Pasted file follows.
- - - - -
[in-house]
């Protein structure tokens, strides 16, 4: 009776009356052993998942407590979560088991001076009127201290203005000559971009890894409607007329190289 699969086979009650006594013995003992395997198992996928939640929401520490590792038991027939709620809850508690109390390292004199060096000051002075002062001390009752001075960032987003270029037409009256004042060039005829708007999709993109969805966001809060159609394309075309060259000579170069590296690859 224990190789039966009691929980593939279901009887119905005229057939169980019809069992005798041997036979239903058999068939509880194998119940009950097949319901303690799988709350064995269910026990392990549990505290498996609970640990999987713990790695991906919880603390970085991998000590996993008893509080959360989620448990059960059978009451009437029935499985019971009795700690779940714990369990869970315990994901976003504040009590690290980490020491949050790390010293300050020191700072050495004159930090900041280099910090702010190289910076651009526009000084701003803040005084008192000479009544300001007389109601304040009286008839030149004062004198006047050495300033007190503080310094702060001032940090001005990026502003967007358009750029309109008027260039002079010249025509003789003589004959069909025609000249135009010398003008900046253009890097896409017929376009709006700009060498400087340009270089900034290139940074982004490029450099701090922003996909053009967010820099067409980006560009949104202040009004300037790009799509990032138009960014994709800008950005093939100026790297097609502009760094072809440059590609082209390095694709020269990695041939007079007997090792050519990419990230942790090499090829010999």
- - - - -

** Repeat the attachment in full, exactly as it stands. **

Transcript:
[in-house]
């Protein structure tokens, strides 16, 4: 009776009356052993998942407590979560088991001076009127201290203005000559971009890894409607007329190289 699969086979009650006594013995003992395997198992996928939640929401520490590792038991027939709620809850508690109390390292004199060096000051002075002062001390009752001075960032987003270029037409009256004042060039005829708007999709993109969805966001809060159609394309075309060259000579170069590296690859 224990190789039966009691929980593939279901009887119905005229057939169980019809069992005798041997036979239903058999068939509880194998119940009950097949319901303690799988709350064995269910026990392990549990505290498996609970640990999987713990790695991906919880603390970085991998000590996993008893509080959360989620448990059960059978009451009437029935499985019971009795700690779940714990369990869970315990994901976003504040009590690290980490020491949050790390010293300050020191700072050495004159930090900041280099910090702010190289910076651009526009000084701003803040005084008192000479009544300001007389109601304040009286008839030149004062004198006047050495300033007190503080310094702060001032940090001005990026502003967007358009750029309109008027260039002079010249025509003789003589004959069909025609000249135009010398003008900046253009890097896409017929376009709006700009060498400087340009270089900034290139940074982004490029450099701090922003996909053009967010820099067409980006560009949104202040009004300037790009799509990032138009960014994709800008950005093939100026790297097609502009760094072809440059590609082209390095694709020269990695041939007079007997090792050519990419990230942790090499090829010999």